PRAISE FOR DANCING THROUGH HISTORY: "Beautiful research." – Shelagh Rogers, CBC Radio One's The Next Chapter
"Anyone interested in dance will love this book." – Robin Esrock, Travel Writer and TV Host (Word Travels on National Geographic Channel, Travel Channel, OLN/City TV)
"Dancing Through History is a strong pick for travel and culture collections, highly recommended." – The Midwest Book Review
"As its title indicates, Dancing Through History looks at how past events have shaped the traditional dances of the country's immigrant and aboriginal groups. In fact, the book reads less like a travelogue than a study of how Canada's diverse communities—in particular First Nations groups—have struggled to retain their cultures in the face of political challenges." – Carolyn Ali, Travel Editor at The Georgia Straight
"If you're a dance lover, Dancing Through History is definitely worth taking a look at. It will teach you more about something you love, but it will also remind you that dance is universal. It crosses boundaries, cultures and ages, and has a way of binding people together in a way that almost nothing else can." – INDUSTRY Dance Magazine
"It's interesting because, as I was thumbing through the chapters of your book, I was thinking, 'You know, dance might very well be the most accessible art form known to humanity.'" – Wendy Bergfeldt, CBC Radio One interview on Mainstreet Cape Bretonwith author Lori Henry
SYNOPSIS: Some people travel to discover a country’s cuisine, others for the wildlife. Lori Henry travels to learn about a culture through its traditional dances. In Canada, hundreds of ethnicities have made the country their home and Lori crosses the vast terrain to learn how some of their traditions and lifestyles have evolved through dance.
She learned Inuit drum dancing and throat singing in Nunavut, step dancing in Gaelic Cape Breton, Highland dancing in New Brunswick, what it’s like to perform with Cirque du Soleil, pow wow and hoop dancing in Wikwemikong and Winnipeg, the Métis Red River Jig in Saskatchewan, Ukrainian dancing in Saskatoon and Jasper, ceremonial dances in Haida Gwaii, and witnessed one family’s history through dance from the Gitxsan nation.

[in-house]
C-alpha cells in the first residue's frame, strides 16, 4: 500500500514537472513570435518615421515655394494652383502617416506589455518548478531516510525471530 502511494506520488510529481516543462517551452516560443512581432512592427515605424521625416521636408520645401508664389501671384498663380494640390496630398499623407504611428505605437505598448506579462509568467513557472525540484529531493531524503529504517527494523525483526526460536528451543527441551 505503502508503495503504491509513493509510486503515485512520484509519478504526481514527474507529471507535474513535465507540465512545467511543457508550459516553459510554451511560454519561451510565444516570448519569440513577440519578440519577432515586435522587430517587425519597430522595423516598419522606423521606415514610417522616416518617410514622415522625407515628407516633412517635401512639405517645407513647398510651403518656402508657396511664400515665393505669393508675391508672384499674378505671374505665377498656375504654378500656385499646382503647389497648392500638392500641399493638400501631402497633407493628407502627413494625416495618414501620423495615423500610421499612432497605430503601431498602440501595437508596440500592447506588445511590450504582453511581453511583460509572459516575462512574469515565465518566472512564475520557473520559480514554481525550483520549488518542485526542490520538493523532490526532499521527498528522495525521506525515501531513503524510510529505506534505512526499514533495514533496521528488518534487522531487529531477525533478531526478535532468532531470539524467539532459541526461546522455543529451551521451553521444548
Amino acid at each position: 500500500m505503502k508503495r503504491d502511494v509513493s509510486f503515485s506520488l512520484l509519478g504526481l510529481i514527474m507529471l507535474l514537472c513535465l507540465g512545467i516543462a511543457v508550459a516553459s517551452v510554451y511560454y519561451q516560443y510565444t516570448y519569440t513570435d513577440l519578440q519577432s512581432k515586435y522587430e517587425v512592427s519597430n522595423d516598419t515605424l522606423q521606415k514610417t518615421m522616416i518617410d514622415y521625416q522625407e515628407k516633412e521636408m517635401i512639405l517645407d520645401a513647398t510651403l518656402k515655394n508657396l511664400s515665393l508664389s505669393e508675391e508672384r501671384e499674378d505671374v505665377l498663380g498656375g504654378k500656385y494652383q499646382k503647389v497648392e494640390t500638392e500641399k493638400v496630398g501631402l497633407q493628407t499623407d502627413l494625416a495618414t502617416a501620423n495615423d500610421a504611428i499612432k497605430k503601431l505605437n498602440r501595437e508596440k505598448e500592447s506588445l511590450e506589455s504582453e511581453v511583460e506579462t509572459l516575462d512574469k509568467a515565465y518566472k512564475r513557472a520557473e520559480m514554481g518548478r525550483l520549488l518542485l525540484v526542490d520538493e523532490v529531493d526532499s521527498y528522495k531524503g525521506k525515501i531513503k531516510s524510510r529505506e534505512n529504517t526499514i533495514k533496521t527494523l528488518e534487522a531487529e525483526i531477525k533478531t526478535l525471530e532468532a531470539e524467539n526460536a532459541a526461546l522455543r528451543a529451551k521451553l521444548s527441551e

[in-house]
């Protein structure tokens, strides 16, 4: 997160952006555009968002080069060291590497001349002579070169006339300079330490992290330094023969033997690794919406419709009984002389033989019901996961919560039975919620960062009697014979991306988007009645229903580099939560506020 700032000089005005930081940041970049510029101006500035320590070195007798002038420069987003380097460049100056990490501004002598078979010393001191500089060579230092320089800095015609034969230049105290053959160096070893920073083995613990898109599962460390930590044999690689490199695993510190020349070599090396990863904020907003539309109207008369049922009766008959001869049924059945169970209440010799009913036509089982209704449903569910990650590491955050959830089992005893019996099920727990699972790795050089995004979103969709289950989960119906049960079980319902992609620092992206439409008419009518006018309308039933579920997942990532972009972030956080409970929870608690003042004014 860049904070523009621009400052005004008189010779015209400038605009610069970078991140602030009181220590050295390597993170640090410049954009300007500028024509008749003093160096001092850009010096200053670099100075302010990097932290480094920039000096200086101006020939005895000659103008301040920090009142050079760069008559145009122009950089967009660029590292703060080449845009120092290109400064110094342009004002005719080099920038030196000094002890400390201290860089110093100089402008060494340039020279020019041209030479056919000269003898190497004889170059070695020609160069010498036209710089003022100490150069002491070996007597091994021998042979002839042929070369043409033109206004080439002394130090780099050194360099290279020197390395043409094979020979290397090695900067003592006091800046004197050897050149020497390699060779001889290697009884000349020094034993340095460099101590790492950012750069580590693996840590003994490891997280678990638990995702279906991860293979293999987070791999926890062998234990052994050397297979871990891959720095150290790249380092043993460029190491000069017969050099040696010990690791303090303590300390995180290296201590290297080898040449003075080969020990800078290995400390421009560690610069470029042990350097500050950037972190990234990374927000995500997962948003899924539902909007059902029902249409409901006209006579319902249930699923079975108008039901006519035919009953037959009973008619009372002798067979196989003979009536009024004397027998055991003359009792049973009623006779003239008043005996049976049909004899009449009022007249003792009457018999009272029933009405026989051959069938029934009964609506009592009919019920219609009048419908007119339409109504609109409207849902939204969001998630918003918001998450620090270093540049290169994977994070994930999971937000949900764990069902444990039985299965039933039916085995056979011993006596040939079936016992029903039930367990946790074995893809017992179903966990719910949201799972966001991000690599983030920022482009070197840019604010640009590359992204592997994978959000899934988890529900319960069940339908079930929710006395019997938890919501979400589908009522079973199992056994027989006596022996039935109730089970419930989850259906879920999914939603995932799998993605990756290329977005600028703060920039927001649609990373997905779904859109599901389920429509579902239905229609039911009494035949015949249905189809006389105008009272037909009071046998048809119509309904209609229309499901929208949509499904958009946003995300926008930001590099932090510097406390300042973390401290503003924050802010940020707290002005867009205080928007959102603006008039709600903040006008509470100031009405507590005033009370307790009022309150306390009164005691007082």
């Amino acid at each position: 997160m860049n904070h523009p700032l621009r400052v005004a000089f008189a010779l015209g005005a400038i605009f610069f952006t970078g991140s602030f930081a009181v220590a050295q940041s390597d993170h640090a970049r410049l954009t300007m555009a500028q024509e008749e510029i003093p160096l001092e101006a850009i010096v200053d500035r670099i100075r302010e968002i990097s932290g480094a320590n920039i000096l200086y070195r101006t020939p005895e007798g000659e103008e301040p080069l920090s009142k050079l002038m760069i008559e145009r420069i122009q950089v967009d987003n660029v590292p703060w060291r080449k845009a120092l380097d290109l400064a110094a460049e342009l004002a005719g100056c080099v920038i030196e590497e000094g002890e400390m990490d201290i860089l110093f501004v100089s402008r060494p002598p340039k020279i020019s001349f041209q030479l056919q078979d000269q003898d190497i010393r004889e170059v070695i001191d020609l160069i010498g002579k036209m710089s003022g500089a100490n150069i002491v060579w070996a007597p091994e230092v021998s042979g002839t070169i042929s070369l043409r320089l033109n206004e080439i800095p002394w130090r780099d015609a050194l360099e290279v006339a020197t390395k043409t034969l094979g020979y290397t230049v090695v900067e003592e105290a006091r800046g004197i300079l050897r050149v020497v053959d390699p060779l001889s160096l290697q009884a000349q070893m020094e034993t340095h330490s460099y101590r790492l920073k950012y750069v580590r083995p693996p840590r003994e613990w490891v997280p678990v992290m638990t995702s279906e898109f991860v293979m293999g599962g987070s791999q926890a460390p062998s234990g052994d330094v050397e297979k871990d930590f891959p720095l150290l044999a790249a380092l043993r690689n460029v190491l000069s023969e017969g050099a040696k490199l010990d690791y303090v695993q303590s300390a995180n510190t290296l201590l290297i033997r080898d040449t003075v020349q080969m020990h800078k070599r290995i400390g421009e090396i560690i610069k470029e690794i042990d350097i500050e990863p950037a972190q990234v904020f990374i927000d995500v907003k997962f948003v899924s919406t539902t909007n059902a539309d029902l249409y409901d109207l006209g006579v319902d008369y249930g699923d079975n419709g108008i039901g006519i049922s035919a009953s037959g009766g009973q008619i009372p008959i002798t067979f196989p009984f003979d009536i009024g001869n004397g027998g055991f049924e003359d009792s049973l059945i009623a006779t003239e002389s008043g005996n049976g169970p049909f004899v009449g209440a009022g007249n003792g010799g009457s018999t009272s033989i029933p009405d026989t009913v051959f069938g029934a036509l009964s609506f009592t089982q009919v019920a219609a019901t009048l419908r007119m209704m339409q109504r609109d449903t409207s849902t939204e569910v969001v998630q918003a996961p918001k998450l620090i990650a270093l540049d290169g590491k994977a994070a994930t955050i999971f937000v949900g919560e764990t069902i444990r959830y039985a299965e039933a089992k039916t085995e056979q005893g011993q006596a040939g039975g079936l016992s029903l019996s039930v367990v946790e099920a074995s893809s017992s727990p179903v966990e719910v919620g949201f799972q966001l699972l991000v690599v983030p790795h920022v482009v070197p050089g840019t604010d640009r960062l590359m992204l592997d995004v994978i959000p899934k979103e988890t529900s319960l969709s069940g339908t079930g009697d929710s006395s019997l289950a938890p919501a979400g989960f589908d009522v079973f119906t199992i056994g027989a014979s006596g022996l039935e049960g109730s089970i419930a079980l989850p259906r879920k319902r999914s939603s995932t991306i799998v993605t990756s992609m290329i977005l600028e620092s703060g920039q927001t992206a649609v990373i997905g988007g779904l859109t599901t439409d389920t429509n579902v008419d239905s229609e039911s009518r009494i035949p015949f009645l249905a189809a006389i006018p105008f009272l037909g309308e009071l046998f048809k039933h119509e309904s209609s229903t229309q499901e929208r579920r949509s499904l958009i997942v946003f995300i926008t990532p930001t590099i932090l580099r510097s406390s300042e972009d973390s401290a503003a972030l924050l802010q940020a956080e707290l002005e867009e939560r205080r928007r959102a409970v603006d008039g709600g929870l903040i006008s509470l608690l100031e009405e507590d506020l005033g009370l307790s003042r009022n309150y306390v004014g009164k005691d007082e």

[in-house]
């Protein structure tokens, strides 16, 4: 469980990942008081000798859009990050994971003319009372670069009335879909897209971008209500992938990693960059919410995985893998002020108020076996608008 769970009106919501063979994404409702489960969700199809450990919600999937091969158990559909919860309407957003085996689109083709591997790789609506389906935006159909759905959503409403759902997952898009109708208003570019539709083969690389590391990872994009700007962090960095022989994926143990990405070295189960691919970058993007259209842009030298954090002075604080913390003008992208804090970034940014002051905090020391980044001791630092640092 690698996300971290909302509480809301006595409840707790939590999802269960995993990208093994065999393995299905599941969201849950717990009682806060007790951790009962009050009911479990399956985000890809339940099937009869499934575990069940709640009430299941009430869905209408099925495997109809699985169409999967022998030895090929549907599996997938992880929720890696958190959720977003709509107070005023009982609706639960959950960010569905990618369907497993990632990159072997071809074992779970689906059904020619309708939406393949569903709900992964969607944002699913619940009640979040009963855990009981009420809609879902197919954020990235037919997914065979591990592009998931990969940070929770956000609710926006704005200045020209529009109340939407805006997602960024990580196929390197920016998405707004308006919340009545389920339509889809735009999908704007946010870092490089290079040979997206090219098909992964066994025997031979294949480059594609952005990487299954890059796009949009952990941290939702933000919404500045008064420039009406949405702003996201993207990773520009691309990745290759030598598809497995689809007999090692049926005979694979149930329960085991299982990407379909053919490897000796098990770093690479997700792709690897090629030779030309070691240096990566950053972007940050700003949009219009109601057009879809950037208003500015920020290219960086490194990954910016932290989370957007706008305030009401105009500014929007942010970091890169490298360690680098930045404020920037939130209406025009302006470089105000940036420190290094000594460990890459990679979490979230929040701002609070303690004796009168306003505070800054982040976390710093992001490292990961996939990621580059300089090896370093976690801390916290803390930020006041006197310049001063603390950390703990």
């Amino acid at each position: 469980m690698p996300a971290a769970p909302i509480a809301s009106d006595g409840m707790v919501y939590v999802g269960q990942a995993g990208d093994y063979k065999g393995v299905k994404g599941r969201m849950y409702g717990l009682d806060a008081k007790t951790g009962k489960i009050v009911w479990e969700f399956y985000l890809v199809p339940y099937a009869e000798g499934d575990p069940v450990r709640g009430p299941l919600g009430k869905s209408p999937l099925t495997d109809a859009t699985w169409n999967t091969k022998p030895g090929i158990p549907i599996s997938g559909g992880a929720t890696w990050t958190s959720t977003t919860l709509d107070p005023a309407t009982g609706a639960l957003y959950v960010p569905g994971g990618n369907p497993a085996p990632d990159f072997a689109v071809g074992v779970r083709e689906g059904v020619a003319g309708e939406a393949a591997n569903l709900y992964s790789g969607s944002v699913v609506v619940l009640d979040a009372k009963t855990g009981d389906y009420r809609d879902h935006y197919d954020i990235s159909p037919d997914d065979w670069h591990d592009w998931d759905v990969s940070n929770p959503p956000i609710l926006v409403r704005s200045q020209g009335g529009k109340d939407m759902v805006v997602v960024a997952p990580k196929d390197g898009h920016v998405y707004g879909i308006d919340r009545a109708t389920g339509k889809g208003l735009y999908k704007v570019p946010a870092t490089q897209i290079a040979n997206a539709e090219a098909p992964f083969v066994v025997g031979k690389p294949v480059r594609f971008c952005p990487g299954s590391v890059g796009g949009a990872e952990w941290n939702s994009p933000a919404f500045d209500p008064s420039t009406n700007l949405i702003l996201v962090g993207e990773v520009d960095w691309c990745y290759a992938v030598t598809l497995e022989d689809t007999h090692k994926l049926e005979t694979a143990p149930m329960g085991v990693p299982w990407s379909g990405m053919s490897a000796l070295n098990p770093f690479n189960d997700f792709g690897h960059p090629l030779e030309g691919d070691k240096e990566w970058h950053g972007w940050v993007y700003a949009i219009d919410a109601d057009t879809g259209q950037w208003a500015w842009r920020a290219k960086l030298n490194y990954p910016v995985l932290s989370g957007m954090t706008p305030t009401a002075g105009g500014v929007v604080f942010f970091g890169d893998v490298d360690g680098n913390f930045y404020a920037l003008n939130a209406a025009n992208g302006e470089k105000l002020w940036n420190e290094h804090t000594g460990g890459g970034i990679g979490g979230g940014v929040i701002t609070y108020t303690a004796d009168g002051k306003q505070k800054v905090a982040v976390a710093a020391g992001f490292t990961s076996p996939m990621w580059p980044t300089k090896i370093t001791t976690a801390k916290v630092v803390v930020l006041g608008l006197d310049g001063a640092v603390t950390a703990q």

The rhythm of the country is mirrored in the way it dances and Canada’s steps parallel the first people and those who immigrated here for a better life. Can a country’s identity be defined through dance?
AUTHOR'S BIO Lori Henry is a travel writer based in Vancouver, Canada who started dancing when she was two years old. Her writing specializes in culture, dance, outdoor adventures, wellness, and eco travel.
CHAPTER BREAKDOWN 1 Banging on the Drum of History (Nunavut): Inuit drum dancing, Inuit throat singing, and Greenlandic folk and mask dancing 2 Stepping through Cape Breton Island (Nova Scotia): Cape Breton step dancing, and Newfoundland and Labrador folk dancing 3 Flinging through the Highland Games (New Brunswick): Highland dancing 4 Contorting in the Cirque du Soleil (Quebec): circus performance 5 Jingling through the Pow Wow Circuit (Ontario and Manitoba): First Nations pow wow and hoop dancing 6 A Fiddle Fest the Métis Way (Saskatchewan): the Métis Red River Jig 7 Let’s Dance Ukrainian Style (Saskatchewan and Alberta): Ukrainian dancing 8 The Visitors Who Never Left (British Columbia): Gitxsan, Kwakwa̱ka̱ʼwakw and Haida dancing